Honored Kid

Roman S.

Age 12
Roman S. Kid Photo


Spencerport, NY, US


Acute myeloid leukemia (AML)

Date of Diagnosis

August 2013


In remission

Treated At

Golisano Children's Hospital, Rochester

Change your kid's logo

My Story

Thank you for supporting me and the more than 300,000 kids worldwide who will be diagnosed with cancer this year. By sharing the gifts of your time, talent and money with the St. Baldrick’s Foundation, you're supporting research to give all kids with cancer a better chance for a cure. Roman was like any other 2 year old until August 2013. He started acting a little sluggish which we chalked up to teething. His daycare provider had mentioned to us he was bruising more than he was falling but we didn't worry too much about that, he was a bruiser toddler. Then on August 11th at an arts festival in town I noticed spots on his legs. I thought it was an allergic reaction to something and since it was a Saturday we decided to bring him in to the doctor on Monday morning. When the doctor saw him and I explained what was happening the doctor suggested going to get blood work because the spots were not an allergic reaction but instead were petechiae (small burst capillaries that look like pinpricks). Before we left she called in another doctor for a second opinion and when she looked she sent us directly to the emergency room at Strong hospital/Golisano Children's Hospital (Rochester, NY). They believed he had some kind of blood disorder or virus. For the first 2 days at the hospital the doctors believed he had a virus called ITP. All his blood levels were normal except for his platelets which were dangerously low. They also mentioned a marker for cancer was elevated but they were convinced that was not relevant. He was treated with IVIG for the ITP and did not respond. His platelets continued to fall and abnormal cells began to appear in his blood. On Wednesday, August 14th 2013 Roman went in for a bone marrow biopsy. The doctors came to us immediately and said the sample was so hard to remove it was definitely leukemia. His bone was so packed with cancer cells they could barely pull a sample out. Later on it was identified as M7 AML. This is a treatment resistant for of leukemia that affects his platelets. They don't mature like normal cells. On Friday August 16th he has surgery to place a Broviac central line in his chest and began his chemo. His treatment was 4 rounds, around 30 days each of chemotherapy. The first 2 rounds were induction and the last 2 intensification. The chemo lasted for about 2 weeks each time with around 4 different chemo's multiple times a day. At the end of each round after the recovery period he would have a bone marrow biopsy and his spinal fluid tested (also chemo in his spine). He was inpatient for the first 2 rounds, 51 days total before we could bring him home the first time. He handled chemo amazingly and it never made him sick or brought down his spirits. He coped incredibly well with living in the hospital and the many medicines, fluids and transfusions he had to receive. Throughout his treatment he received around 40 platelet transfusions and around 30 blood transfusions to up his depleted body. The chemo eliminated his immune system and he was severely neutropenic (susceptible to infection and sickness for about 3 weeks following every round). He had 2 scares besides the treatment rounds where he had an infection in his Broviac and then a cold that had us all scared he would not recover. But he is a fighter and pulled through with a smile on his face. After every round we were all surprised that there was no leukemia found!!!! His last round ended in December 2013 and the day after Christmas he had his last bone marrow biopsy. He was and is officially in remission! We continue to do monthly blood tests and Outpatient appointments but so far he is doing amazing. He had his Broviac removed on St. Patricks day 2014. Now he is a crazy 4 year old with a huge smile and sense of humor. He is loving being outside and spending time with his little brother Ayden.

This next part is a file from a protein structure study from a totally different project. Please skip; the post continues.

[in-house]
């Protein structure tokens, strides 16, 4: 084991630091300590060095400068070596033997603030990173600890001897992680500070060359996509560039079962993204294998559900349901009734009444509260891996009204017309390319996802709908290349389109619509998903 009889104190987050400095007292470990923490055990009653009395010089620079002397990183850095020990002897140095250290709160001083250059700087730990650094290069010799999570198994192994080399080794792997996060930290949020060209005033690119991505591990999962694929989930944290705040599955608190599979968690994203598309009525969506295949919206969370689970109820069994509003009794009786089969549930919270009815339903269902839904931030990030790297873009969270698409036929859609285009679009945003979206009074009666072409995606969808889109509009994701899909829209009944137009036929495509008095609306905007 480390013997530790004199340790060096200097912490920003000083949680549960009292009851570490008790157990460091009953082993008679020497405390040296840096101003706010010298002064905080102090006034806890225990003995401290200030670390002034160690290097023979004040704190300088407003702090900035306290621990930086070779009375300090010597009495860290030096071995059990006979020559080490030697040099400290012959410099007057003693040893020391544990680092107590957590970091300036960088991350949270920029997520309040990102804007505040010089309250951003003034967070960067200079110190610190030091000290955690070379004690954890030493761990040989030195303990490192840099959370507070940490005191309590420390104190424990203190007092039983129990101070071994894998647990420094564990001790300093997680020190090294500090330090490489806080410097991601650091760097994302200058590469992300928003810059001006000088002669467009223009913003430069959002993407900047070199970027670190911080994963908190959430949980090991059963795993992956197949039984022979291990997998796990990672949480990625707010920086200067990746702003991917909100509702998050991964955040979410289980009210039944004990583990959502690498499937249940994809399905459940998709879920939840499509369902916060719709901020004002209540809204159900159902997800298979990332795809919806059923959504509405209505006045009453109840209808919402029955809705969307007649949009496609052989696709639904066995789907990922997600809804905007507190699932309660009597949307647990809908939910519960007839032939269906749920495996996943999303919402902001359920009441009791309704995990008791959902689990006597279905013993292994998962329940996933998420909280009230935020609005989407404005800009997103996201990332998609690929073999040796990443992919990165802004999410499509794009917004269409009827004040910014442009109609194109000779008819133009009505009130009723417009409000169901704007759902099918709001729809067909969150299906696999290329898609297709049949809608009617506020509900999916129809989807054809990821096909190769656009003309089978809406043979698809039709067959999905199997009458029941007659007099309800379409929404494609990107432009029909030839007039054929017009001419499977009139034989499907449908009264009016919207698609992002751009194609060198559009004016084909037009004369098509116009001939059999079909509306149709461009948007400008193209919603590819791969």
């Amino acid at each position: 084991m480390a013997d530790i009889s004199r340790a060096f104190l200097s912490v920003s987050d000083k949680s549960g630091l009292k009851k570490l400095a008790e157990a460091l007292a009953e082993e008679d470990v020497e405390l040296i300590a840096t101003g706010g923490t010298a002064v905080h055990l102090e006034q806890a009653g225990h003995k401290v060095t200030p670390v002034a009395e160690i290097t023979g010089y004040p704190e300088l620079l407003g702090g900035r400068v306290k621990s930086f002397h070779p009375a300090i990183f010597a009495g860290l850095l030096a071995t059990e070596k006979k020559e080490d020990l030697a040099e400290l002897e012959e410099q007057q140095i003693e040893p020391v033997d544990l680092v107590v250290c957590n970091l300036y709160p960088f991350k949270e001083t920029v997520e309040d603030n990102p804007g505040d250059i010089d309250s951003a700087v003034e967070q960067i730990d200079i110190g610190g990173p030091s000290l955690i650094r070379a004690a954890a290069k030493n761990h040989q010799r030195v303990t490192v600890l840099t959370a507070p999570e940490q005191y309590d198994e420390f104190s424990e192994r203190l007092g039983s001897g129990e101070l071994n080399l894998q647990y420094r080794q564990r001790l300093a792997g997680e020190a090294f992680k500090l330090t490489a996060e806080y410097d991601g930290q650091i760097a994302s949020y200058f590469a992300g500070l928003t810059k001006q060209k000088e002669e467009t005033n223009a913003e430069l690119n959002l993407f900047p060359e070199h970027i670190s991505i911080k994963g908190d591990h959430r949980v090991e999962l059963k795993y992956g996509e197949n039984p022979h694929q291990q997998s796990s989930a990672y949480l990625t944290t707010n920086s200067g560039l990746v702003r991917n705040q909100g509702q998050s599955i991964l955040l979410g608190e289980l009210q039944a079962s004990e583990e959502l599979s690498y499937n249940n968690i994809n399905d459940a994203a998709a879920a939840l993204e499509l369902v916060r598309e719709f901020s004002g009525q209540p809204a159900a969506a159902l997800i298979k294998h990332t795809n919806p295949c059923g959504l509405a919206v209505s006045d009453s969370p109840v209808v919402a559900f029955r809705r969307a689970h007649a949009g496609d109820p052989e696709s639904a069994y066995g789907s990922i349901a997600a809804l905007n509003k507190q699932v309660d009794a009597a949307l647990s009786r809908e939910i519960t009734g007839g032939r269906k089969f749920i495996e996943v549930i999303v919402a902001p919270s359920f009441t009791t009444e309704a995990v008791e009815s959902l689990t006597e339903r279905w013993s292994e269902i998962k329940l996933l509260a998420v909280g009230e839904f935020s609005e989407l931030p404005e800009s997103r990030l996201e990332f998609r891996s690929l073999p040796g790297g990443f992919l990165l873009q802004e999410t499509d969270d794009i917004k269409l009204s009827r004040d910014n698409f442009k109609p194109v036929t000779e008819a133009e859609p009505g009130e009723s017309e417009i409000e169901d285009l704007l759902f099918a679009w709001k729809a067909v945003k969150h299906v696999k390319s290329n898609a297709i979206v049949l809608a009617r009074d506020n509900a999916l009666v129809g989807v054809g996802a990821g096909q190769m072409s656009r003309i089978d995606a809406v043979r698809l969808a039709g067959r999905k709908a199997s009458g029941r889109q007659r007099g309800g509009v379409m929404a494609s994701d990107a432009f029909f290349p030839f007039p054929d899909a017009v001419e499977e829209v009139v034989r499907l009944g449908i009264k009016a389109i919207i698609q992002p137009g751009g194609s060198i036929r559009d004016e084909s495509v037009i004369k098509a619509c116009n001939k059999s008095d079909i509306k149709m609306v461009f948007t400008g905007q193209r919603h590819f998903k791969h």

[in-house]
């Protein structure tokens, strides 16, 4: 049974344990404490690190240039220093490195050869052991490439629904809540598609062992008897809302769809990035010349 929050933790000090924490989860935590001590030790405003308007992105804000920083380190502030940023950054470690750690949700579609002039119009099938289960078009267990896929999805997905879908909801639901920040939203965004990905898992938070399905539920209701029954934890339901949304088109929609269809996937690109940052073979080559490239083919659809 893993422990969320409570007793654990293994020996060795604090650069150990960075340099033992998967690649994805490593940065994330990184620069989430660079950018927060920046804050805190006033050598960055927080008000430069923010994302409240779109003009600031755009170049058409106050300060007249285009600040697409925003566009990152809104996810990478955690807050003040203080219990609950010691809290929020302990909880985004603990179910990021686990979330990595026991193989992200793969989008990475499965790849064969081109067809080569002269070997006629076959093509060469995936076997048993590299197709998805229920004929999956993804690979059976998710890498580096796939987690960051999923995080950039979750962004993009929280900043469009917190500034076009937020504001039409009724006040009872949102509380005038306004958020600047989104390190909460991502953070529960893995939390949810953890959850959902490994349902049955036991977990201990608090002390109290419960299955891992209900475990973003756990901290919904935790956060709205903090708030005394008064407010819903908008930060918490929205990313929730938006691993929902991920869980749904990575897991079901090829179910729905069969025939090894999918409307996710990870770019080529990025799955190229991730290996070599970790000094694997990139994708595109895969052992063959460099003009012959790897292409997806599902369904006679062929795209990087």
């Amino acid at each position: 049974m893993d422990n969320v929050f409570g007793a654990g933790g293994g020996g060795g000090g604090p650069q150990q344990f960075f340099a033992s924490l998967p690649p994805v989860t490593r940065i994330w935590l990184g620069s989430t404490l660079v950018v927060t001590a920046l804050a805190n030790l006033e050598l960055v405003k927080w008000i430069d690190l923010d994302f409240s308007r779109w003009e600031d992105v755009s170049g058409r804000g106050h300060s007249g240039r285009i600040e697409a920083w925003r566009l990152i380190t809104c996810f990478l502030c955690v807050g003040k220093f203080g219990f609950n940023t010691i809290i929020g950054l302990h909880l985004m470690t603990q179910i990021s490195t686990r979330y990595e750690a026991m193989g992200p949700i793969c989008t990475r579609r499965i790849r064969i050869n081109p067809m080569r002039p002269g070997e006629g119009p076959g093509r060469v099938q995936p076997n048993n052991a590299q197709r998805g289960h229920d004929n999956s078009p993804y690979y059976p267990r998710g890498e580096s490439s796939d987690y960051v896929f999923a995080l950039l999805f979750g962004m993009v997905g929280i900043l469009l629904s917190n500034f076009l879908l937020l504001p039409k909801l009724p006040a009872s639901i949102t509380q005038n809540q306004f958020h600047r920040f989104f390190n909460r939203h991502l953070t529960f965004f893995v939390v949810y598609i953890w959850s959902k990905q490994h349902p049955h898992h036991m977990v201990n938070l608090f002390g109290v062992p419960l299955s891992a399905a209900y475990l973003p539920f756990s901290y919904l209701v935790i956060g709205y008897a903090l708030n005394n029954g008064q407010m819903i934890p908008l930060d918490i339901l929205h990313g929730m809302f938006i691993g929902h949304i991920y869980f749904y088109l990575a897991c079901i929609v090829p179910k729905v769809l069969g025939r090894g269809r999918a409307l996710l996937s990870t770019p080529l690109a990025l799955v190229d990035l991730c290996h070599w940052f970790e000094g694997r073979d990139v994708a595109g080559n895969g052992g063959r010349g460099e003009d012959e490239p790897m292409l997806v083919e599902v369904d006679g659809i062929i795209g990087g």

The Childhood Cancer Ripple Effect

Who's Honoring Me

Help Give Kids a Lifetime

Infants, children, teens and young adults are depending on us to find cures for childhood cancers — and to give survivors long and healthy lives.

Support lifesaving childhood cancer research today.

Photo submission policy

Please read the photo submission policy and accept below.

By submitting a photograph of yourself on www.StBaldricks.org, you agree to the following terms and conditions for submission of your photograph:

We strongly encourage all users to submit a before and after photo, so that donors and fellow participants can easily recognize and relate to one another.

Any photo containing cartoons, comics, celebrities, nudity, pornography, sexually explicit images or any copyrighted image (unless you own the copyright) is not permitted. This is because photos of celebrities and cartoon or comic images are generally copyrighted by the owner.

Uploading images of other people without their permission is also prohibited.

This photo submission policy applies to StBaldricks.org users. The St. Baldrick’s Foundation reserves the right to review all photos and to remove any photo for any reason at our sole discretion. If you see a photo on StBaldricks.org that you believe does not conform to this policy, email to WebQuestions@StBaldricks.org